The Court Jester (1955) - Plot Summary Poster


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  • A hapless carnival performer masquerades as the court jester as part of a plot against an evil ruler who has overthrown the rightful king.

  • The throne of rightful king of England, the small babe with the purple pimpernel birthmark, has been usurped by the evil King Roderick. Only the Black Fox can restore the true king to the throne--and all he needs is the king's key to a secret tunnel. And while he's trying to steal it, someone has to change the king's diapers. The task falls to Hawkins, the gentlest member of the Fox's band. The Fox's lieutenant, Maid Jean, guards Hawkins and the babe while they travel, but when they meet the King's new jester on the road, they decide to initiate a daring plan for Hawkins to replace him, become an intimate at the court, and steal the key. So, humble Hawkins becomes Giacomo: the king of jesters and jester to the king. But things begin to get zany when the King's daughter falls for Giacomo, the King falls for Jean, people randomly sing what are supposed to be recognition codes, and a witch with very effective spells (and poison pellets) begins to interfere.


The synopsis below may give away important plot points.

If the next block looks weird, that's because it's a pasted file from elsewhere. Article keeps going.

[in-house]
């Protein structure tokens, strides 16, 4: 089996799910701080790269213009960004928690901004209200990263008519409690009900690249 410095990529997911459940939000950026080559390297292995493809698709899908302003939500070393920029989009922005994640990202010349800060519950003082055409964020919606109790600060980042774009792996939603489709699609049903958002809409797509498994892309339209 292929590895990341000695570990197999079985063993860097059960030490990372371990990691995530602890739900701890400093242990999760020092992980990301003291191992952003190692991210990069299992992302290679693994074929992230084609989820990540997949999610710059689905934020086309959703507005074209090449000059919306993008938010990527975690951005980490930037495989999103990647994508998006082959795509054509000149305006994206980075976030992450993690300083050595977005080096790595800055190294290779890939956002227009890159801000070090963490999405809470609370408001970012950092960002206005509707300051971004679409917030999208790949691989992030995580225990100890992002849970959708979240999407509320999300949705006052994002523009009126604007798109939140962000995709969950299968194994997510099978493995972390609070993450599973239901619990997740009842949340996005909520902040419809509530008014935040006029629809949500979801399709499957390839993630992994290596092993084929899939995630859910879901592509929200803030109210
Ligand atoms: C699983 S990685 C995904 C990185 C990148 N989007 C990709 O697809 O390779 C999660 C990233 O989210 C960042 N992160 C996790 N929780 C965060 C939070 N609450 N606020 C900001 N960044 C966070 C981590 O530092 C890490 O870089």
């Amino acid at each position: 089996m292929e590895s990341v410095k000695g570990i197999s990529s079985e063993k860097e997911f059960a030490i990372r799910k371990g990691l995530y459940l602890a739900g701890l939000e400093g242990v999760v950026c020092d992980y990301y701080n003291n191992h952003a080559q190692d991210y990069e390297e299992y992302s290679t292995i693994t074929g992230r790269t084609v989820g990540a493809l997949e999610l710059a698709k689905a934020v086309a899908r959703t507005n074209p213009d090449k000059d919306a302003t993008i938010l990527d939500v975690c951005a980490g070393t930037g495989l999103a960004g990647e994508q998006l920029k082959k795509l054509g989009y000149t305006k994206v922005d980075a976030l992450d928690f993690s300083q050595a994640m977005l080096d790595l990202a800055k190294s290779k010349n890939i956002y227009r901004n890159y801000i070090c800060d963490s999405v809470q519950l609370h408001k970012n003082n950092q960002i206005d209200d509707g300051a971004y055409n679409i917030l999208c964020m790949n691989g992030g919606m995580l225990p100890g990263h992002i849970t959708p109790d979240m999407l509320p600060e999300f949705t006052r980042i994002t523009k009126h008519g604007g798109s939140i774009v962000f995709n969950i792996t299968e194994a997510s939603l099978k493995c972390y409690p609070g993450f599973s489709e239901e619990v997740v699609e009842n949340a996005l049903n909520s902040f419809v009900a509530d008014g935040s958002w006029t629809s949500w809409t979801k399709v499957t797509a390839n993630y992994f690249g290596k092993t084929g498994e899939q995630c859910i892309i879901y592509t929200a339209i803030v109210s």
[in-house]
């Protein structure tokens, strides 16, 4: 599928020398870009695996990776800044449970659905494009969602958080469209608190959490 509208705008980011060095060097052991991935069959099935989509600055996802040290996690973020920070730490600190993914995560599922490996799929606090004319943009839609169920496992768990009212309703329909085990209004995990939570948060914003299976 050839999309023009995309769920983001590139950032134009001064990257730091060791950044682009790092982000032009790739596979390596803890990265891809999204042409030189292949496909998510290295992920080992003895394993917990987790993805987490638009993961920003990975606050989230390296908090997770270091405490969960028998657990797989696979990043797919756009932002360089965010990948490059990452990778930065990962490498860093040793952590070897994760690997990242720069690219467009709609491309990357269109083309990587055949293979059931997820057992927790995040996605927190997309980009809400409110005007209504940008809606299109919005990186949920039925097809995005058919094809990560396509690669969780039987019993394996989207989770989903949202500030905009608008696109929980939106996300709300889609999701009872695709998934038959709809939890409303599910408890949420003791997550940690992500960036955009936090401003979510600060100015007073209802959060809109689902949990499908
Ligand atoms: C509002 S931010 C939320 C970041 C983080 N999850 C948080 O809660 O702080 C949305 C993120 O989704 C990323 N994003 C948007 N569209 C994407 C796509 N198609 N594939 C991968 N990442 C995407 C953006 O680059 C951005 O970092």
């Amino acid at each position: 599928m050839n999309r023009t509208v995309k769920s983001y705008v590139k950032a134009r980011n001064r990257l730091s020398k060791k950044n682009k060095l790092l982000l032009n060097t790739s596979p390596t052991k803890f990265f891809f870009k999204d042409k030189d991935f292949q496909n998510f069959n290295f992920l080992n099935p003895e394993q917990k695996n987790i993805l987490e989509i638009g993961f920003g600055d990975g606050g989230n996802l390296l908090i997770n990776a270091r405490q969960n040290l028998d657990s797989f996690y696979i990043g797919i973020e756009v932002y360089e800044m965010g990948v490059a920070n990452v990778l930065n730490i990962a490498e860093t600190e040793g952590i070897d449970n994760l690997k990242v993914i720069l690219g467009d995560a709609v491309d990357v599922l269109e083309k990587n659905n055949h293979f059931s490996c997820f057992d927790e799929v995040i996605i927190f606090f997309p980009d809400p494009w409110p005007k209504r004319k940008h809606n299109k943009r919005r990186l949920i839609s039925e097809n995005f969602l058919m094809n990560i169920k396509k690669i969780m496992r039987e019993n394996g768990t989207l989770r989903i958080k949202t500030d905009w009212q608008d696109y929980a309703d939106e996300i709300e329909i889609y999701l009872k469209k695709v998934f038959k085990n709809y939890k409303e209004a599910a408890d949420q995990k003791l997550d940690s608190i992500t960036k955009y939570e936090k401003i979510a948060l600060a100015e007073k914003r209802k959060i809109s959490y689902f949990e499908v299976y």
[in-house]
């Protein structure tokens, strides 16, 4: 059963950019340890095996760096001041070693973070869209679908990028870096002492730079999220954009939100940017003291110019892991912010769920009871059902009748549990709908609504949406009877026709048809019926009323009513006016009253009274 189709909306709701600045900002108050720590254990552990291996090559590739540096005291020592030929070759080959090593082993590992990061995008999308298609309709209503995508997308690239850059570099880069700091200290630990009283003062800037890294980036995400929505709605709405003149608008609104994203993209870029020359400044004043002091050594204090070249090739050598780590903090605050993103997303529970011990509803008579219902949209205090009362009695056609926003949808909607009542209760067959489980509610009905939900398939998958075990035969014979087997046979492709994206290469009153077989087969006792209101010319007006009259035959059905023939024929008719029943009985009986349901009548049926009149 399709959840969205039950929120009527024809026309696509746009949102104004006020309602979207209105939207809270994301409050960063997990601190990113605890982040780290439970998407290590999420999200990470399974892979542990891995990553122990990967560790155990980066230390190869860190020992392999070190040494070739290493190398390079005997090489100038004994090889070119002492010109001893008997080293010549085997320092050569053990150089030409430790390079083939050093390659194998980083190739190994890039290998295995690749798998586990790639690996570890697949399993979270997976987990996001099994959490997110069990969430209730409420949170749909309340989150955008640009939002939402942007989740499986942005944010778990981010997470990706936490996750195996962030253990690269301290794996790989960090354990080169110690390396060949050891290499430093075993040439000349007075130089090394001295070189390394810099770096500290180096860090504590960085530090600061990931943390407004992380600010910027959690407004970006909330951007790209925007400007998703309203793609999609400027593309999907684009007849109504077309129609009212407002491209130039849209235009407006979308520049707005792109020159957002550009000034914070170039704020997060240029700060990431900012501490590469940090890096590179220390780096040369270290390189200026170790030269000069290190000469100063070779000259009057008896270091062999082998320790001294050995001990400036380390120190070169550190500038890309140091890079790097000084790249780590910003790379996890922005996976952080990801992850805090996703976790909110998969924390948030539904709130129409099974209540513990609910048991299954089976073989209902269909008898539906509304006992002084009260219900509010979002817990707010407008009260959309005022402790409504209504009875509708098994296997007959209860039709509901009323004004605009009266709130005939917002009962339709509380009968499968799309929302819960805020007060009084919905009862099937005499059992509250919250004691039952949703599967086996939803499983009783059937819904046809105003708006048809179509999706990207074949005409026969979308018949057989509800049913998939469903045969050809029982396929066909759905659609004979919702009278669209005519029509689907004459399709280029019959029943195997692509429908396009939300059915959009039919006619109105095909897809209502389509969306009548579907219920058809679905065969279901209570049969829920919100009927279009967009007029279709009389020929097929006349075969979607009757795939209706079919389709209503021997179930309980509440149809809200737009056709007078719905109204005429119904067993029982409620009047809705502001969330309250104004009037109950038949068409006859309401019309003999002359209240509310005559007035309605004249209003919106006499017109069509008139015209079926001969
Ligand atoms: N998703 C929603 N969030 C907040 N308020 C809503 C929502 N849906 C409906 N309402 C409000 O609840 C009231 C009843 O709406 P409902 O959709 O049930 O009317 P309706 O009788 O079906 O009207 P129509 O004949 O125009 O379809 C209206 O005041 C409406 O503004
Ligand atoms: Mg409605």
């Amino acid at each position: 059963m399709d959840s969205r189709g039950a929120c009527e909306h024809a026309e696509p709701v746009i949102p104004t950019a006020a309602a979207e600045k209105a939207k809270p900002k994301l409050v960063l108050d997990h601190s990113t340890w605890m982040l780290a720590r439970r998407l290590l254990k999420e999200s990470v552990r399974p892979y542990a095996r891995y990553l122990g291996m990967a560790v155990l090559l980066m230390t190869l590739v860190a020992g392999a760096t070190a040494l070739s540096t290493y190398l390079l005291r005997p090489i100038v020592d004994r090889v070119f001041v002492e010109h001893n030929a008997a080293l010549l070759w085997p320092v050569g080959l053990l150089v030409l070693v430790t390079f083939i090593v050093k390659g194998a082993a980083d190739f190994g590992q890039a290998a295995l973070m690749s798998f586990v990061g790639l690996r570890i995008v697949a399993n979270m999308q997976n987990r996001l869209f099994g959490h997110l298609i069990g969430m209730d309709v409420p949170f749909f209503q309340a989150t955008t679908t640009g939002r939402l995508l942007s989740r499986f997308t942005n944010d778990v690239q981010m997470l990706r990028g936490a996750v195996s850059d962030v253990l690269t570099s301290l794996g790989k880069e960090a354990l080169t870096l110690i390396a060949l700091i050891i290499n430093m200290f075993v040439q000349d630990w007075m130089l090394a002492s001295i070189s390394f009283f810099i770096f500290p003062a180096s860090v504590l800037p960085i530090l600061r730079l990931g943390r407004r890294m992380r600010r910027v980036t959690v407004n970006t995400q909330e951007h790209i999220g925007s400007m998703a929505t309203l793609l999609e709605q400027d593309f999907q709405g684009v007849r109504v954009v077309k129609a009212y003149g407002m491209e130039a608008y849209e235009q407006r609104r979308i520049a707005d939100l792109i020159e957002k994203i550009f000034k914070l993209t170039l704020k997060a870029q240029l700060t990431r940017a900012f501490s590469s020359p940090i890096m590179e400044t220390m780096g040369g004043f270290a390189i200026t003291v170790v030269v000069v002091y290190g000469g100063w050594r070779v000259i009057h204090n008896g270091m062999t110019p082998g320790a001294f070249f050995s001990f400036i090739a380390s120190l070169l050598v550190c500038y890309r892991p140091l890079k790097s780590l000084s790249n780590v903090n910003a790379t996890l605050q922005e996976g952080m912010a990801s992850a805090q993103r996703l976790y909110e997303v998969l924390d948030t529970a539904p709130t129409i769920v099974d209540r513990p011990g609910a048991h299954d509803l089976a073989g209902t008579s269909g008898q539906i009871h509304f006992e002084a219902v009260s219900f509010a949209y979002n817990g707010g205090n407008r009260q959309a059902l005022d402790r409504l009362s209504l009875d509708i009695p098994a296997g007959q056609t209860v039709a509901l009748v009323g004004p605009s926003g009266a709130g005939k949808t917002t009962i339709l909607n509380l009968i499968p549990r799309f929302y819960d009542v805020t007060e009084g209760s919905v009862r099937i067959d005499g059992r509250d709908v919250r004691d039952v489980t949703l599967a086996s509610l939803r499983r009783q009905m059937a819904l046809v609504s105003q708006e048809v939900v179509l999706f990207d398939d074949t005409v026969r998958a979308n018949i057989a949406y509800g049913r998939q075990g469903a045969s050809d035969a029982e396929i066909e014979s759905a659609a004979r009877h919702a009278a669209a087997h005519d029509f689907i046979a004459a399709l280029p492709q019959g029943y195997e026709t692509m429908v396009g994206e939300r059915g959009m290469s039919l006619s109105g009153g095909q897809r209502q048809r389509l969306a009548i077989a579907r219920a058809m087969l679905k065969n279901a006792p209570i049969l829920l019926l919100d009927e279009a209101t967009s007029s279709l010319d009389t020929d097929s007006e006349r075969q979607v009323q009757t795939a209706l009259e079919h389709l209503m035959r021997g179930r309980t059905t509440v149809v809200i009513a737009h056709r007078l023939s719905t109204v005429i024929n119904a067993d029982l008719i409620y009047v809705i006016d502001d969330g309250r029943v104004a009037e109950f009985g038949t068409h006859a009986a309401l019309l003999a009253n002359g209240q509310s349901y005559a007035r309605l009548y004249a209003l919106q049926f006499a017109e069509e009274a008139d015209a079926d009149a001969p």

• During the main titles, Danny Kaye, dressed as a jester, sings the clever song, Life Could Not Better Be, with lyrics that are apropos to the actors or technicians who are being introduced. A narrator introduces the film while the audience sees a cadre of horsemen riding along the English coastline: "This is the story of how the destiny of a nation was changed by a birthmark, a royal birthmark, on the royal posterior of a royal infant child." Roderick the Tyrant had killed all of the royal family except for a baby boy who survived and has been cared for by a group in the forest. This band of loyalists to the throne is lead by a Robin Hood-type outlaw, the Black Fox (Edward Ashley). The scene changes to the castle where King Roderick (Cecil Parker) is considering an alliance with Griswold of McElwaine in which the King would offer his daughter, Gwendolyn (Angela Lansbury), as Griswold's bride. Gwendolyn is completely opposed to this arrangement. Back in the forest, the audience is led to believe the Black Fox is singing "(You'll Never) Outfox the Fox." He is assisted by a band of midgets, all in Black Fox outfits. However, soon the real Black Fox arrives and we learn that the person who was impersonating the Black Fox is Hubert Hawkins (Danny Kaye), a former carnival entertainer, and the midgets are his pals from the carnival. When the Black Fox reprimands Hawkins for wearing his clothes, he responds that he is only trying to improve the morale of the troops. Maid Jean (Glynis Johns), who is a Captain in the Black Fox's band of outlaws, enters to announce that a group of recruits is arriving. The Black Fox orders Hawkins to get the child - the royal child. Hawkins retrieves the infant and holds the baby on his shoulder to reveal the royal birthmark - the purple pimpernel - for the recruits to see so they will know the Black Fox and his gang are fighting to restore the rightful heir to the throne. The Black Fox orders Hawkins and the Captain to transport the baby to the Abbey in Dover for safekeeping. Hawkins disguises himself as an old man, while Jean transforms from the Captain into a lovely young maiden. They conceal the baby in a fake wine cask. When the King's men stop them on the road, Hawkins claims he is Foutzingdale, the wine merchant, and Jean is his granddaughter. After safely eluding the King's forces, a thunderstorm forces Hawkins and Jean to spend the night in a woodman's hut. Hawkins sings "Baby, Let Me Take You Dreaming," as a lullaby for the baby. Since there is only one straw bed, Hawkins and Captain Jean share it. Hawkins has always been attracted to Jean and she now warms to him. They kiss, but Jean resists. She says, "We daren't think of ourselves until our fight is won." Jean reveals to Hawkins the existence of a secret tunnel leading from the forest to the castle. The problem is it is locked at both ends and the key is in the King's possession. However, if they could get someone inside the castle that could access the King's chambers and retrieve the key, it could be opened so the Black Fox's forces could launch a surprise attack against King Roderick. Suddenly, their planning is interrupted by a stranger entering the hut seeking shelter. He introduces himself as Giacomo (David Carradine; Giacomo is pronounced "Jockamo"), "King of Jesters and Jester of Kings." He is headed for King Roderick's court to become his jester. Jean knocks out Giacomo so Hawkins can become the jester. The wicked Sir Ravenhurst (Basil Rathbone) has hired Giacomo as jester because he is also an assassin. So Hawkins assumes the identity of Giacomo and heads for the castle, while Jean and the infant king continue their journey to the Abbey. However, Giacomo's wagon loses a wheel, so he is delayed on the road and Jean runs afoul of the King's men who are scouring the countryside for the fairest wenches in the land. Therefore, Jean and the wine cart with the precious baby hidden inside arrive at the castle before the new Giacomo has finished repairing his cart. Once at the castle, Jean whistles a secret signal. A blacksmith responds to the signal and takes the child to safety. When Giacomo finally arrives, he sings "My Heart Knows a Lovely Song," which includes the whistle signal. When Giacomo hears the signal returned, he thinks it came from Lord Ravenhurst. Meanwhile, Princess Gwendolyn is fretting to the witch, Griselda (Mildred Natwick), about being forced to marry Griswold. Griselda reassures her that she is destined to wed someone else. When Griselda witnesses the arrival of Giacomo, she tells Gwendolyn he is her intended. Ravenhurst introduces Giacomo to the King. Their conversation about the Italian court is a classic Danny Kaye tongue-twister that ends with, "Yes! The Duchess dove at the Duke just when the Duke dove at the Doge. Now the Duke ducked, the Doge dodged, and the Duchess didn't. So the Duke got the Duchess, the Duchess got the Doge, and the Doge got the Duke!" The King is on his way to select a wench from those who have been recently rounded up by his men. Ravenhurst convinces the King to allow Giacomo to make the appropriate selection. During all of this, the blacksmith is desperately trying to identify himself to Hawkins as his contact. Shortly after Giacomo is shown to his room, the blacksmith comes there, but is interrupted by the arrival of Griselda. Using her evil eye, she hypnotizes Giacomo. He can be brought in and out of this trance by the snap of a finger. She sends him to make love to the Princess. The blacksmith, who has been hiding behind a curtain, has overheard everything. Meanwhile, Jean has made her way to the King's chamber and has found the key to the secret tunnel. As she is leaving, she runs into Giacomo, who is under Griselda's spell. Jean, unaware of the trance, gives the key to Giacomo. When the King arrives, he thinks Jean is Giacomo's choice from the wenches and immediately takes a fancy to her. Giacomo continues to the Princess' chamber. Gwendolyn discovers the key and assumes he has secured it for their escape from the castle. She keeps the key and gives him her silk handkerchief. In several instances, finger snaps bring Giacomo in and out of the trance with comic results. When he leaves Gwendolyn, Giacomo goes to Ravenhurst's chamber, where again finger snaps cause hilarious results. At one instant he is Ravenhurst's assassin-for-hire, at another he is in Griselda's trance as the super confident romancer, and at another he is Hawkins, the scared former carnival performer. When he leaves Ravenhurst, he returns to his room where Griselda puts him to sleep. Meanwhile, Jean is being dressed by ladies-in-waiting for her presentation to the King. She sends the attendants away when she hears the whistle signal from the blacksmith. She tells him to take the baby to the jester. Once Giacomo awakens, he is the jester again. When he arrives at the King's banquet room, he sees Jean seated next to the King. During this sequence, there is great deal of confusion: the blacksmith delivers the baby to Giacomo in a basket, Ravenhurst confuses Giacomo by talking about Plan 1 and Plan 2 in the assassination attempt, and Gwendolyn tells him to meet her at midnight at the north gate. When he finally realizes that the infant king is in the basket, he diverts everyone's attention away from the basket by singing "The Maladjusted Jester." During his performance, Griselda puts poison pellets in three flagons. Just as Jean retrieves the basket and is stopped by some guards, Giacomo proposes a toast to the King. As the guards turn to participate in the toast, Jean gets away. Sirs Brockhurst, Finsdale and Pertwee fall over dead when they drink from the poisoned flagons. Ravenhurst is very impressed by Giacomo's tactics. A page announces the arrival of Sir Griswold (Robert Middleton) at the castle. Jean hands the baby off to the blacksmith again. Griswold enters and accepts the terms of the alliance, but Gwendolyn tells her father she loves someone else and refuses to marry Griswold. She has presented her loved one with her silk handkerchief. Giacomo is arrested and they find Gwendolyn's silk handkerchief stuffed in his blouse. The King throws Giacomo, or whoever he is, in jail. When Ravenhurst learns that Giacomo is an impostor, he suspects he is the Black Fox. He recommends the King knight the jester so he can legitimately joust Sir Griswold. The winner, which should be Griswold, would marry Gwendolyn. The King quickly agrees. It usually takes years to attain knighthood, but Giacomo is rushed through the tests with comic ease. Jean approaches the King in his chamber while his dressers are grooming him. She gets him to dismiss his attendants and while she combs his hair, she retreives the key to the secret tunnel. The King also reveals to her the plans to knight the jester so he can be killed in the fight with Griswold. As soon as she gets away from the King, Jean gives the key to the blacksmith to get it to the Black Fox so he can attack. Just before the knighting ceremony, Jean warns Giacomo/Hawkins about the plot and urges him to run. He doesn't get away, however, and the ceremony begins. It is speeded up with hilarious results to allow the tournament to commence before it can be delayed by a storm that is brewing. Immediately upon being knighted, Hawkins is challenged to a duel to the death by Griswold. Gwendolyn expects Giacomo to be killed, so she warns the witch that if he dies, she dies. Therefore, Griselda puts poisonous pellets in the vessel with the pestle. One of Griswold's men overhears the plot and informs his master. In a scene full of tongue-twisting confusion, the "Vessel with the Pestle (or The Pellet with the Poison)" routine begins. Lightning hits Giacomo's suit of armor making it magnetic. During the hilarious joust, Griswold's weapon sticks to Hawkins' shield, so Hawkins pulls him off his horse and wins the joust. When he is proclaimed the winner, Ravenhurst accuses him of being the Black Fox and Jean as being his accomplice. They are arrested and taken to the castle for judgement. In the forest, the Black Fox and his men prepare to sneak inside the castle, but the secret passage collapses. The Black Fox immediately summons Hawkins' midget friends to infiltrate the castle first. As Hawkins and Jean stand trial, the midgets attack. Jean runs to raise the drawbridge so the Black Fox and his men can attack. Hawkins engages Ravenhurst in a sword fight. Griselda hypnotizes him again into believing he is a great swordsman. In the hilarious scene that follows, finger snaps cause him to alternate between a cowardly carnival performer and a master swordsman. Eventually, with the help of Jean, Hawkins bests Ravenhurst. Once the usurpers of the throne are defeated by the Black Fox and the army of midgets, the rightful King is revealed by the distinctive birthmark - the purple pimpernel. Hawkins embraces Jean and sings a reprise of "Life Could Not Better Be." As the film ends, Gwendolyn and Griswold can be seen in the crowd holding hands.